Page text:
Researchers from UNSW Sydney have secured $2 million from the Australian Research Council (ARC) to begin ground-breaking work addressing environmental contamination caused by per- and poly-fluoroalkyl substances (PFAS), chemicals used in everyday commercial products including firefighting foams and pesticides.
Associate Professor Denis O’Carroll and a team from the UNSW School of Civil and Environmental Engineering were awarded $1.1 million to develop technology capable of cost efficiently treating large quantities of PFAS-contaminated water. Currently, most existing water treatment technologies are unable to remove PFAS to adequate levels, are prohibitively expensive or are only useful for a very limited lifespan. Professor Nasser Khalili, also from the UNSW School of Civil and Environmental Engineering, was awarded $900,000 with colleagues from UNSW Canberra, UNSW Medicine and Aviation, to develop techniques for extracting PFAS from soils as a liquid concentrate through the use of foam. These techniques could enable PFAS removal efficiencies of greater than 90%, providing entirely new methods for the aggressive removal of PFAS from contaminated sites.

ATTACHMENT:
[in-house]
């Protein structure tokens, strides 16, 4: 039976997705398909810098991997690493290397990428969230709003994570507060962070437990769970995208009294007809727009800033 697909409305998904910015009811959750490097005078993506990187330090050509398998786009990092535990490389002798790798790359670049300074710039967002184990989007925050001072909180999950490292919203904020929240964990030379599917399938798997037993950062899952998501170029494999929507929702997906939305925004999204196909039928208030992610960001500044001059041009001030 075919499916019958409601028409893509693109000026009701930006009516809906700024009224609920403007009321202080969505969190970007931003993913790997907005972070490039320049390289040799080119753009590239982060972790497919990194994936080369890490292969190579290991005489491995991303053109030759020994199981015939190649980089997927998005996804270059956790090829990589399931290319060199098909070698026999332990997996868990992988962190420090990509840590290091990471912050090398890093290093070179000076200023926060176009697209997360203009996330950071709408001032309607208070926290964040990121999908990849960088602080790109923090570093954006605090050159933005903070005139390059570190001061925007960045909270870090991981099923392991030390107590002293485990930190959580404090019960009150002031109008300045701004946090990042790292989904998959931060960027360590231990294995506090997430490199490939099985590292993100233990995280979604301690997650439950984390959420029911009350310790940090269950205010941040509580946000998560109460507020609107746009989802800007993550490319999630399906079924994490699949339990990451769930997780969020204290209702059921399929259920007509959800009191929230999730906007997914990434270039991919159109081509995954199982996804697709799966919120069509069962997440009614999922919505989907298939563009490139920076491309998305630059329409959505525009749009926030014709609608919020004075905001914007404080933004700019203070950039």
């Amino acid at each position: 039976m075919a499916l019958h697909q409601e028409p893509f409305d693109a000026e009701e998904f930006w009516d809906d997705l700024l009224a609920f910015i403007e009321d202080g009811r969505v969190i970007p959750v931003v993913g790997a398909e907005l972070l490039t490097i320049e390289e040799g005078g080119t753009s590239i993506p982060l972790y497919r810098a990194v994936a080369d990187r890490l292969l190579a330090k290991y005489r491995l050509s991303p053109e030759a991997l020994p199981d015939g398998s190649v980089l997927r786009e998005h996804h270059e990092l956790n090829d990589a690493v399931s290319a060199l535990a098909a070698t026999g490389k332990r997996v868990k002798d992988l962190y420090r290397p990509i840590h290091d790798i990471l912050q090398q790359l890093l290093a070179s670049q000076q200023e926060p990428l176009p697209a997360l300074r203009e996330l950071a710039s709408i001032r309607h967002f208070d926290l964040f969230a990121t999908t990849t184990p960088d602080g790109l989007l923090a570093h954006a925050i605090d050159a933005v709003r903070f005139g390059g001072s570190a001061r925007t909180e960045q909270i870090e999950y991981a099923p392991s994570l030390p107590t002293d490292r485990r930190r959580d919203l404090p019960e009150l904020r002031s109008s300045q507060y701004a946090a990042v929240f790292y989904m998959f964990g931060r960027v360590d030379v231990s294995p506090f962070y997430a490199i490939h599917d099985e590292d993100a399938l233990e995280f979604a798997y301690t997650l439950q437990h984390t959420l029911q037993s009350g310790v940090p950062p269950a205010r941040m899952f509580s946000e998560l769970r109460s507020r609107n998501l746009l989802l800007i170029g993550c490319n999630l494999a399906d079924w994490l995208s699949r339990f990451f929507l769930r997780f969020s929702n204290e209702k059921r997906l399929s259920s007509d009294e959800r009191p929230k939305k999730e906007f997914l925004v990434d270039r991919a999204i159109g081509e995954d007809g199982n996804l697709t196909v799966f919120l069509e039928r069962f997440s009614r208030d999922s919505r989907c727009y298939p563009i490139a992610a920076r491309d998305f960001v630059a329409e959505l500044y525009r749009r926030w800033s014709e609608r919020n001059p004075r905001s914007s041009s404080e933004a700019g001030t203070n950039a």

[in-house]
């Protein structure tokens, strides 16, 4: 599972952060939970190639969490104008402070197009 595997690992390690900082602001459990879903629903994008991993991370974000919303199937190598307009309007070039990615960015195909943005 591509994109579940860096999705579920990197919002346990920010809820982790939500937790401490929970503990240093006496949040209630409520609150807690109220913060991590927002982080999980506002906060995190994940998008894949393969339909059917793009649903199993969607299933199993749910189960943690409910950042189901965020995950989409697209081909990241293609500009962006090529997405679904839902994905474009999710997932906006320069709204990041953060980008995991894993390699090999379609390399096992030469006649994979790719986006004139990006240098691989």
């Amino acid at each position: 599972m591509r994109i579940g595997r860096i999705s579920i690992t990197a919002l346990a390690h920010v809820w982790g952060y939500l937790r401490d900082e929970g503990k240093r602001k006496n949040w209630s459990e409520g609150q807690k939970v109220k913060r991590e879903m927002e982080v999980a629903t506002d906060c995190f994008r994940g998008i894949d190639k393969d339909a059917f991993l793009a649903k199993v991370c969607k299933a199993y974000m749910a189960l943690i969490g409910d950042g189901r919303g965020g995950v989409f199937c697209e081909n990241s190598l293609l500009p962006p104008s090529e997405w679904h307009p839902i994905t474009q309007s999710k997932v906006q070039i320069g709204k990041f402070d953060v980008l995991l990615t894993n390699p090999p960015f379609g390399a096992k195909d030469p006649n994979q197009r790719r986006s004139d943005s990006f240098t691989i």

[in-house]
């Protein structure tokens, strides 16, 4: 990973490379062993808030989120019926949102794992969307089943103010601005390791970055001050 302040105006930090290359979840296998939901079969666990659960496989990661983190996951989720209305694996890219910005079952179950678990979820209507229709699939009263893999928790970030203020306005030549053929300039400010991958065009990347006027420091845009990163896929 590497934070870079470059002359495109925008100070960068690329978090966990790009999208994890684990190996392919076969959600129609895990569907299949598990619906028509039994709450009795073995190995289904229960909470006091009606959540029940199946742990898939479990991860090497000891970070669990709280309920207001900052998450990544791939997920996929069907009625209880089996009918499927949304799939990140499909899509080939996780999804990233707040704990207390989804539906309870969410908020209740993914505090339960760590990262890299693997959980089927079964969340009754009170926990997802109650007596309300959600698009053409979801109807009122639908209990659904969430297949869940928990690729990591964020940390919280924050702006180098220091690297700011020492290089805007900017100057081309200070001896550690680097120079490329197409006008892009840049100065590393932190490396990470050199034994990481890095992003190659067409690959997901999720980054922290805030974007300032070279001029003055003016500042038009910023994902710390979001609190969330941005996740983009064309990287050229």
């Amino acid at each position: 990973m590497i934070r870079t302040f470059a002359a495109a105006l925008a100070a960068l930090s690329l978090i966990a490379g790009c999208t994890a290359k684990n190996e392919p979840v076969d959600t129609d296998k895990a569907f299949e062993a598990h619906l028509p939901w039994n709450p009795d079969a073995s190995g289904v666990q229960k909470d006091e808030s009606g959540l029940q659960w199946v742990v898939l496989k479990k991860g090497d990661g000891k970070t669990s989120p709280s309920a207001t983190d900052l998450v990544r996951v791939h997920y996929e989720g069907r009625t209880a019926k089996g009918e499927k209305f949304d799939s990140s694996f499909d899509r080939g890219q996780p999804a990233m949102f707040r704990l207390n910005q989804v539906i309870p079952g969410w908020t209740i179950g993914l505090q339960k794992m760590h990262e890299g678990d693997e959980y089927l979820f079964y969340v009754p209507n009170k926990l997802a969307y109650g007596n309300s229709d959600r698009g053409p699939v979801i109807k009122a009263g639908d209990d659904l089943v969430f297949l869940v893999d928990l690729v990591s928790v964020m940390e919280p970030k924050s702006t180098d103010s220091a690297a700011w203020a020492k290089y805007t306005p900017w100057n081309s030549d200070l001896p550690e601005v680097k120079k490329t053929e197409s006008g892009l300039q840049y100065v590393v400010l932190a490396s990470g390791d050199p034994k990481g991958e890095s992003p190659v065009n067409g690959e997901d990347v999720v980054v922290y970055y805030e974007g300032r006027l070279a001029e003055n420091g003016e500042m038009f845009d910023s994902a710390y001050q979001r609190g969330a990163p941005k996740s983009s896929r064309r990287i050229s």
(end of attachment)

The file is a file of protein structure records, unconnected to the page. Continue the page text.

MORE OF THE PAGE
PFAS are a class of chemicals that are fire-resistant and repel water, fat and other substances. They are used extensively in common household products like pizza boxes and popcorn bags, non-stick cookware, carpet and water-repellent clothing. But their resistant properties also make them difficult to eliminate from the environment; they do not dissolve in water, take decades to break down, are pervasive and spread easily. PFAS has been found in environments as remote as the Arctic Circle.
The grants are part of the $8.2 million awarded to nine research projects in the first round of ARC’s Special Research Initiative PFAS Remediation Research Program. Federal Education and Training Minister Simon Birmingham, Assistant Minister for Defence Marise Payne and Assistant Minister for the Environment Melissa Price announced the grants on Friday.
The Program aims to facilitate the development of innovative technologies to investigate and remediate PFAS-contaminated environments including soil, groundwater, waterways and marine systems. Up to $13 million is available to support a range of research projects.
Professor Mark Hoffman, Dean of Engineering at UNSW, said: “The technology our researchers are developing is potentially game-changing in terms of lowering the cost of remediation and its efficacy. This will lead to the clean-up of more PFAS-contaminated areas across the country, ensuring Australians have access to cleaner environments.”